Stimulating the economy by reducing barriers for Aussies to get credit
On Friday, 25 September, the Australian Government announced a simplification of Australia’s consumer credit regulatory regime.
The purpose being to improve the speed of our of post-Covid economic recovery by making it easier for Australians to get a loan.
As a summary, there are three main aspects to this;
- Removing the Responsible Lending Obligations (RLO’s) from the Credit Act expect for small loan credit contracts and consumer leases.
- Authorised-Deposit Taking Insutitutions (ADI’s) must continue to comply with APRA’s lending standards
- An adoption of key elements of APRA’s lending standards being adapted and applied to non-ADI’s
So what does this actually mean?
The idea is to aid our climb out of the recession caused by Covid-19 by making it easier for Aussies to get credit, through removing the regulations in place that stop those who can’t afford it from lending.
While it may seem strange to remove the regulations that make sure only those who can afford it can borrow it, the idea behind the move is to open up the doors to those borrowers who may not fit the standard purchaser mould.
Lets use an example.
A First Home Buyer has a pre-approval for $500,000, which she can afford based on her salary, savings, living expenses etc. While she is waiting for her finance approval on her new home she gets a raise at work.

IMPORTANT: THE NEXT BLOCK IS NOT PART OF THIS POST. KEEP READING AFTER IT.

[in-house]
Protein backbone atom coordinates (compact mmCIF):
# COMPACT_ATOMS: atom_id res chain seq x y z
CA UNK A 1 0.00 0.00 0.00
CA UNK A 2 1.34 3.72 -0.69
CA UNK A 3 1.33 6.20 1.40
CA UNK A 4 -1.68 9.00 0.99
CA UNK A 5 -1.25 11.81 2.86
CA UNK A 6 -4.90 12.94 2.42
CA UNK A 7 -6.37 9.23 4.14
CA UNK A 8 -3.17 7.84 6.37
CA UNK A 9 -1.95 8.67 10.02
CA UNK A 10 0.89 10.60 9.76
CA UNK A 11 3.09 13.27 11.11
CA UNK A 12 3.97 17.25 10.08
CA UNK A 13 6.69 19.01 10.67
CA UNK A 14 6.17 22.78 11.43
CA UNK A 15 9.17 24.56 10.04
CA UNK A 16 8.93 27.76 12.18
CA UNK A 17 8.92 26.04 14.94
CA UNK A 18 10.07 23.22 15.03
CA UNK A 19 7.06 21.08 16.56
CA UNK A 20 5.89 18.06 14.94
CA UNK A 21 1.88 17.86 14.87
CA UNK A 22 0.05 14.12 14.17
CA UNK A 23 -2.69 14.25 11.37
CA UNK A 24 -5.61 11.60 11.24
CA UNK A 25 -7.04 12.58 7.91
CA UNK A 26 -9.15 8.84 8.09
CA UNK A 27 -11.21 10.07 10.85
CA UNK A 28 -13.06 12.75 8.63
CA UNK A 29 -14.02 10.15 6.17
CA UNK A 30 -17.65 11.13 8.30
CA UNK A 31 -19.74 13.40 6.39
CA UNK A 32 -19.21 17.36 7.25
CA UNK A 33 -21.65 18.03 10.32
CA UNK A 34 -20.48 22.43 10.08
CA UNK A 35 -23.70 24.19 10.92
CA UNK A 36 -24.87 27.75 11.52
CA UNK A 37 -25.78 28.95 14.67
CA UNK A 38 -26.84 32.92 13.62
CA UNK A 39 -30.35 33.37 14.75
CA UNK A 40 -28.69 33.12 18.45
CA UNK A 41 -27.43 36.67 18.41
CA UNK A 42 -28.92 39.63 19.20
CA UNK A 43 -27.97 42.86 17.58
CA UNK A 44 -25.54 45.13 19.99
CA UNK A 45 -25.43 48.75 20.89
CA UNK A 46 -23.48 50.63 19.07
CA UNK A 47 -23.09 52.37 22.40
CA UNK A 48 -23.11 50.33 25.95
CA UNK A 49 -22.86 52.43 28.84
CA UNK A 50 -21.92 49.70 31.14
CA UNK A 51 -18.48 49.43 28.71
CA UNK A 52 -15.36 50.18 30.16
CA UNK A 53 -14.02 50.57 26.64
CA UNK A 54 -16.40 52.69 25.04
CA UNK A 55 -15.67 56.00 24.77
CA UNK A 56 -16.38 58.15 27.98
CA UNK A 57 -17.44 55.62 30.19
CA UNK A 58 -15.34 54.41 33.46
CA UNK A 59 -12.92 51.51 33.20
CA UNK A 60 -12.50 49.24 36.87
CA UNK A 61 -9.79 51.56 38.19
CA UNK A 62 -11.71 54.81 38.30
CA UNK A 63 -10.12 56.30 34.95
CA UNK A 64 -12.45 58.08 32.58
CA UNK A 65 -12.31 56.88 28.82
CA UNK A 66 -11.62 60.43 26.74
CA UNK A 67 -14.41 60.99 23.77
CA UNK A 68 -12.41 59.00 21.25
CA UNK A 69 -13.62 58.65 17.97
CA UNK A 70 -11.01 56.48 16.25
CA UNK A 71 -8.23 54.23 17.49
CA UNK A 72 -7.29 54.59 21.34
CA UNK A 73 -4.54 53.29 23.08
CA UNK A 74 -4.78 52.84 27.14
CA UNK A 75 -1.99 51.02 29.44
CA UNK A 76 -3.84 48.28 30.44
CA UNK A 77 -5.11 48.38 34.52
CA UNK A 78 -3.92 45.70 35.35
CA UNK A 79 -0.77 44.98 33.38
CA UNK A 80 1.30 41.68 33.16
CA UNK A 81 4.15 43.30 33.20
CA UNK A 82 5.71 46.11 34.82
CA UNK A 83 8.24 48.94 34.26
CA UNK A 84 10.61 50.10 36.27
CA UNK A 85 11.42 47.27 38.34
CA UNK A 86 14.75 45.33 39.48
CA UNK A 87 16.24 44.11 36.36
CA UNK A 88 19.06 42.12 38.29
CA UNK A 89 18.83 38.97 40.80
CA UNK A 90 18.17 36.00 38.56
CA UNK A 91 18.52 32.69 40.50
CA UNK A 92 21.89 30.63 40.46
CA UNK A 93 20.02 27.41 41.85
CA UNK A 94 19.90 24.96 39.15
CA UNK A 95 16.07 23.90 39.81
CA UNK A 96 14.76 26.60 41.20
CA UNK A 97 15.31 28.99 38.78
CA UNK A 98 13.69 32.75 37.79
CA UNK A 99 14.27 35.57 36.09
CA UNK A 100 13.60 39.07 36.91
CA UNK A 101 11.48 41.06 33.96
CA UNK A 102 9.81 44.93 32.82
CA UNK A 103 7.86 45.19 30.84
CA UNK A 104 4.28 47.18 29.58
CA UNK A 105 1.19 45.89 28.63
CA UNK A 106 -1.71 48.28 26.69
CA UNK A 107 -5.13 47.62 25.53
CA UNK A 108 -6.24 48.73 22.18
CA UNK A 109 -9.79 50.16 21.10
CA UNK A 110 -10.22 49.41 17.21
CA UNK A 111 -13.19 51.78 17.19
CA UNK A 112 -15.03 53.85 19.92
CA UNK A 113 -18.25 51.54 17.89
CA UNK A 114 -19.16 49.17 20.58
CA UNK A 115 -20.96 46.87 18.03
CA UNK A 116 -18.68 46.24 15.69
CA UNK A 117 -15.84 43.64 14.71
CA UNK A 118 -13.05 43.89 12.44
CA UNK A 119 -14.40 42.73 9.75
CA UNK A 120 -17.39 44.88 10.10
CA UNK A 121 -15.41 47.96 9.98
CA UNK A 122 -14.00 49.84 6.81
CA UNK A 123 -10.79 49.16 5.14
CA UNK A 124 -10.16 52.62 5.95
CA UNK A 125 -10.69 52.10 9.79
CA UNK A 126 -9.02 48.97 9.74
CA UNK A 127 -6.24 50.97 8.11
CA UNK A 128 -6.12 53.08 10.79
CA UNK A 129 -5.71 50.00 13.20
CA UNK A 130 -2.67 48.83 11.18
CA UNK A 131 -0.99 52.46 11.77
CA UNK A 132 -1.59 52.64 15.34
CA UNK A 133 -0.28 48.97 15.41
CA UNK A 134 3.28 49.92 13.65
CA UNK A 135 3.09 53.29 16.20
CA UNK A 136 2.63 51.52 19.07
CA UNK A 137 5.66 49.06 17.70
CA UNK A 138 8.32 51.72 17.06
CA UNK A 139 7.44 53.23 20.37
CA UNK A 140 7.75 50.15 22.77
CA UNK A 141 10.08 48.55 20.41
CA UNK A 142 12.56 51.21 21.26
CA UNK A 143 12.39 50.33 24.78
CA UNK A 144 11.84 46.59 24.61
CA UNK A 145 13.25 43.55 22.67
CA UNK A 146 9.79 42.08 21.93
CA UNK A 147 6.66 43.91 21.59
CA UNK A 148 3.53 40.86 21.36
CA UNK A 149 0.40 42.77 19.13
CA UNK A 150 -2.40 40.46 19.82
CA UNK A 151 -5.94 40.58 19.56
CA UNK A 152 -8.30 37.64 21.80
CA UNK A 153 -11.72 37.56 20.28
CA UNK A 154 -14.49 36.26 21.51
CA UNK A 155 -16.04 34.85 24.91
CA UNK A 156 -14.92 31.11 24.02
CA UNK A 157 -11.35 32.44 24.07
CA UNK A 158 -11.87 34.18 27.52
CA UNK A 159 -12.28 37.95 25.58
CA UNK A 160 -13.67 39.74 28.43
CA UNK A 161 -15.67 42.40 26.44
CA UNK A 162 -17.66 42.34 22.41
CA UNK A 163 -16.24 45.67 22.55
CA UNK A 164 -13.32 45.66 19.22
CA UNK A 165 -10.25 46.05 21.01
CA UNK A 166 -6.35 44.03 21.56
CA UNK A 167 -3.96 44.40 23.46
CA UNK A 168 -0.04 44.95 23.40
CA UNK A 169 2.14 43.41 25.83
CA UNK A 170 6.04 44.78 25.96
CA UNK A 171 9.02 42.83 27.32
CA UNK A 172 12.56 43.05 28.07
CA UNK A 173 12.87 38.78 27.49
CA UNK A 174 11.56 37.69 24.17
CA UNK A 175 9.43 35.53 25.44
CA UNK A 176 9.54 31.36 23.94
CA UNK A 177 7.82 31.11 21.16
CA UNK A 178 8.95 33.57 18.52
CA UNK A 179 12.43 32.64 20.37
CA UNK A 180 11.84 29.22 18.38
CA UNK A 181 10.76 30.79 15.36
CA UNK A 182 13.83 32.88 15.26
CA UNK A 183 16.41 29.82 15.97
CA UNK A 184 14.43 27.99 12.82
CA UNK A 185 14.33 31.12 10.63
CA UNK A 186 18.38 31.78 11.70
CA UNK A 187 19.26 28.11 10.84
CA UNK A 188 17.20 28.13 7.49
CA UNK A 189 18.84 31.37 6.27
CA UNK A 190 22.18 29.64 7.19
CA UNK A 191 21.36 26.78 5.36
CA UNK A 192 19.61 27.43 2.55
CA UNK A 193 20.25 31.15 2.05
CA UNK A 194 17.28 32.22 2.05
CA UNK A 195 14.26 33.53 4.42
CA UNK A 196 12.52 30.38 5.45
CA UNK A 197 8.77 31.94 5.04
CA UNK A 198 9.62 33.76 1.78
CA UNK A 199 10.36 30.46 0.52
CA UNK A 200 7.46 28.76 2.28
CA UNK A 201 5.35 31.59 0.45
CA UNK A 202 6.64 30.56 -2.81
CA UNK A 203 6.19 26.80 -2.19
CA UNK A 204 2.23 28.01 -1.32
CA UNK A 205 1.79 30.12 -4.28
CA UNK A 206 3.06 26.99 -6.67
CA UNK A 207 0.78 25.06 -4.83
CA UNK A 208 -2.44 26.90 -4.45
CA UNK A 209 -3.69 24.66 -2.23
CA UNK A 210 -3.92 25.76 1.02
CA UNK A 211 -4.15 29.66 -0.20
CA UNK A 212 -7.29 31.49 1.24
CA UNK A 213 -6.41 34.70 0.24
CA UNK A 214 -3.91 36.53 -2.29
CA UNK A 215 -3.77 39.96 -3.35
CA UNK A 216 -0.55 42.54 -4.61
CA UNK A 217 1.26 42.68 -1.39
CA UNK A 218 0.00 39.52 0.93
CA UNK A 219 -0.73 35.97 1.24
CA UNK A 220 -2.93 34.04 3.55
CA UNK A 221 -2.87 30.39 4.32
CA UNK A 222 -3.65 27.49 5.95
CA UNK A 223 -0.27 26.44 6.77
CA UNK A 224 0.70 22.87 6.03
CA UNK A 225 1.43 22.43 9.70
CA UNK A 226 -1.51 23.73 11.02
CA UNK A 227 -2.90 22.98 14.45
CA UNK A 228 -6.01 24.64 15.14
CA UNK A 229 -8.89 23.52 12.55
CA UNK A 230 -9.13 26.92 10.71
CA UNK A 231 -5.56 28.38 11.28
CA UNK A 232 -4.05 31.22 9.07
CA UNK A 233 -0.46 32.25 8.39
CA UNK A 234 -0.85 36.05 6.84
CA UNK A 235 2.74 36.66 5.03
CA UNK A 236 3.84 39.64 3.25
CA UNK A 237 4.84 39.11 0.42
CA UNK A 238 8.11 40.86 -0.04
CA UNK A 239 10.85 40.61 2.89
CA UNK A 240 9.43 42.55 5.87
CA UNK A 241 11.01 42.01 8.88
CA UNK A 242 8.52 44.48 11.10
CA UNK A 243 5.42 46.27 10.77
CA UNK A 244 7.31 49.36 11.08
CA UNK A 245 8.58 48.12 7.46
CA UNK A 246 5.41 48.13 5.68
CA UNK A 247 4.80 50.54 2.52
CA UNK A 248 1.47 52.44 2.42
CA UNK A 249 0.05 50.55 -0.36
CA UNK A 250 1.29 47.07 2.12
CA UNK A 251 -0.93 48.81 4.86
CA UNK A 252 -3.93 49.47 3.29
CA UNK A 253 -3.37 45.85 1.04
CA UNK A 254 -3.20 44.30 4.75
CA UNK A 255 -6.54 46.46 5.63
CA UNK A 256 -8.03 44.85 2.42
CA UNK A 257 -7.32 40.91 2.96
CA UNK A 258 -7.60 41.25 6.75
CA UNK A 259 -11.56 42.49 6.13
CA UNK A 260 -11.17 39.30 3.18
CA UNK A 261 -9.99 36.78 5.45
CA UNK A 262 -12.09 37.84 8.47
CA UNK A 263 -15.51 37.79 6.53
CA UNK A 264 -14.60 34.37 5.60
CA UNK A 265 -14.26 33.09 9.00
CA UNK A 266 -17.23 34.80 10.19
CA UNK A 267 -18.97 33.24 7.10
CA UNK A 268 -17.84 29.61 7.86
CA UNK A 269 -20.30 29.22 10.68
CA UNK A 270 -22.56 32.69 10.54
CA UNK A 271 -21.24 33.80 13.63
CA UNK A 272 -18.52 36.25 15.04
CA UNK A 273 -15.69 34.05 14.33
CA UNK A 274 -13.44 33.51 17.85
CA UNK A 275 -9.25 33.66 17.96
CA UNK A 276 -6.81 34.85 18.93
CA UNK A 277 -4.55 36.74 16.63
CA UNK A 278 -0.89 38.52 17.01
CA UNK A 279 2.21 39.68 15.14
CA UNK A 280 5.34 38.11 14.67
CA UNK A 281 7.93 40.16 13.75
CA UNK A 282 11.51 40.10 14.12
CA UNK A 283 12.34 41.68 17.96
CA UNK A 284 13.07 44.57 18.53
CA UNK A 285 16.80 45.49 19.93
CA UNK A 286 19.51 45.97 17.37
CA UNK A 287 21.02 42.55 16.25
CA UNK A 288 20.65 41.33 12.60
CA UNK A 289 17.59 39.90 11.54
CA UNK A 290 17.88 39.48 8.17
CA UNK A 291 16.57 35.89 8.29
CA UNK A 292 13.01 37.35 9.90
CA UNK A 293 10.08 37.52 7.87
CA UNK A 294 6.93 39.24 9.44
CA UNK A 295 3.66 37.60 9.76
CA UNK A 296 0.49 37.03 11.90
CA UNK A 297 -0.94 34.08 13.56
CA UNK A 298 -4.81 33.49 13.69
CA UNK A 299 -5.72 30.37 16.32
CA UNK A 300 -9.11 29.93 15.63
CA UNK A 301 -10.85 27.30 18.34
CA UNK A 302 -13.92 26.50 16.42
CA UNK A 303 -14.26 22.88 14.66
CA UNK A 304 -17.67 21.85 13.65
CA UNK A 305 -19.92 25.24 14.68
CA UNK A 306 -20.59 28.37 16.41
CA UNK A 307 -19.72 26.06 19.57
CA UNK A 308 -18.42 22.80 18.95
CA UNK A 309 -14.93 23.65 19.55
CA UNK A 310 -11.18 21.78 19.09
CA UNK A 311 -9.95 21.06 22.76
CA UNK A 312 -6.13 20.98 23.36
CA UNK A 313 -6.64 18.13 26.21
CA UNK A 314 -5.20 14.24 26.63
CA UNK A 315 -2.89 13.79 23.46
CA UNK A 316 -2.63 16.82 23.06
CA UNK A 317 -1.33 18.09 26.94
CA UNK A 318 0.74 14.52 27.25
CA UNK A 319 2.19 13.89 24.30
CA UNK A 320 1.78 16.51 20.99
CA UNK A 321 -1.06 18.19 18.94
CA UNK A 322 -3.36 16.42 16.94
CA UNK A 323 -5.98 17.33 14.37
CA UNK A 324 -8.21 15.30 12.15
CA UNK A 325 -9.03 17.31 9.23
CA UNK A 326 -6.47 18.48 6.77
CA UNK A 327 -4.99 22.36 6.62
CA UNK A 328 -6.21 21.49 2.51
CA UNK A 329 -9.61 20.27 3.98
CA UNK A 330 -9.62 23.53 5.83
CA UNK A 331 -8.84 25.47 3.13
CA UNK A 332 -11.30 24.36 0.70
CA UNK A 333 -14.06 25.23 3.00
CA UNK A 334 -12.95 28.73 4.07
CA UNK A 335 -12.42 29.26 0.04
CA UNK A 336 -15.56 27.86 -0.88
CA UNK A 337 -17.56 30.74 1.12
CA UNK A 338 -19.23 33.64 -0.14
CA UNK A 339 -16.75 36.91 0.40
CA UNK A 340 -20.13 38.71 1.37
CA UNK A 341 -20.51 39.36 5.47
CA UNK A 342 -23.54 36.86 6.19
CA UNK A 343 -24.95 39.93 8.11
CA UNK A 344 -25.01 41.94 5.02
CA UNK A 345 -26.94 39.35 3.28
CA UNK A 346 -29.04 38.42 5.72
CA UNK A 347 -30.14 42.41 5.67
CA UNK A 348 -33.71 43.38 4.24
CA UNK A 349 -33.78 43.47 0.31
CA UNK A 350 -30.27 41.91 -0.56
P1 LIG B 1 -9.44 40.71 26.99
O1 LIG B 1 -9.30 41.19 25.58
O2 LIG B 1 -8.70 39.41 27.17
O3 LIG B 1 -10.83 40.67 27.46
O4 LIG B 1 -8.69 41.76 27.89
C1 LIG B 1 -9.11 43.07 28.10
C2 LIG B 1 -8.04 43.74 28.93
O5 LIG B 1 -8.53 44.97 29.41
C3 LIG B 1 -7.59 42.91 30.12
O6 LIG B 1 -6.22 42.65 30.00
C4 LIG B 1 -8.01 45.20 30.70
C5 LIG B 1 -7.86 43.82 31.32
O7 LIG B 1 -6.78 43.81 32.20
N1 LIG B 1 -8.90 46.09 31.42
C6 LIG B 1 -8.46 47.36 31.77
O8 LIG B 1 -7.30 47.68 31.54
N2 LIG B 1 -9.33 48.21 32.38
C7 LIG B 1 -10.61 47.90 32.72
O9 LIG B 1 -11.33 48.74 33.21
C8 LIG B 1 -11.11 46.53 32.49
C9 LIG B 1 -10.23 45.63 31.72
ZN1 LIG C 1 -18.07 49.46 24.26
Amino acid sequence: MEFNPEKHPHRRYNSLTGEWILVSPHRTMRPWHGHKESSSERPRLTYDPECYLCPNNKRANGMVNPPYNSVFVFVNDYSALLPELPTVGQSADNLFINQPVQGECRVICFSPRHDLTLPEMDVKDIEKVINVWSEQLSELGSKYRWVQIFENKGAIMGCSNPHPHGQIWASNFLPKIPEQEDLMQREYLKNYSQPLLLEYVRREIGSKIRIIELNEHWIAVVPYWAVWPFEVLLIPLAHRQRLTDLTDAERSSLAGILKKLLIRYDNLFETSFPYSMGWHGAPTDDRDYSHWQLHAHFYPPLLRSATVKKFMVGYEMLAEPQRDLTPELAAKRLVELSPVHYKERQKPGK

Under the current RLO’s, her circumstances have changed and she has no evidence of sustained income at this new level and she would have to restart the entire finance process from scratch. She could very well lose this current deal!
Under the proposed relaxations, this First Home Buyer’s change in circumstances will be positively viewed with the relaxed ‘reasonable enquiries’ test rather than negatively, meaning her change of circumstances in this situation will not cost her her pre-approval.
Similarly, the changes hope to make it easier for Sole-Traders and subcontractors to get finance.
Now, we still have fairly limited information as to how the changes and relaxations will actually take place, and lenders will still be obligated to operate under a number of regulations from various government bodies, so we can say pretty confidently that we won’t see a ‘free-for-all’ credit scenario or a haunting of the conditions that led to the GFC, but it’ll definitely be interesting to see how these changes play out and whether their intended effects will come to fruition.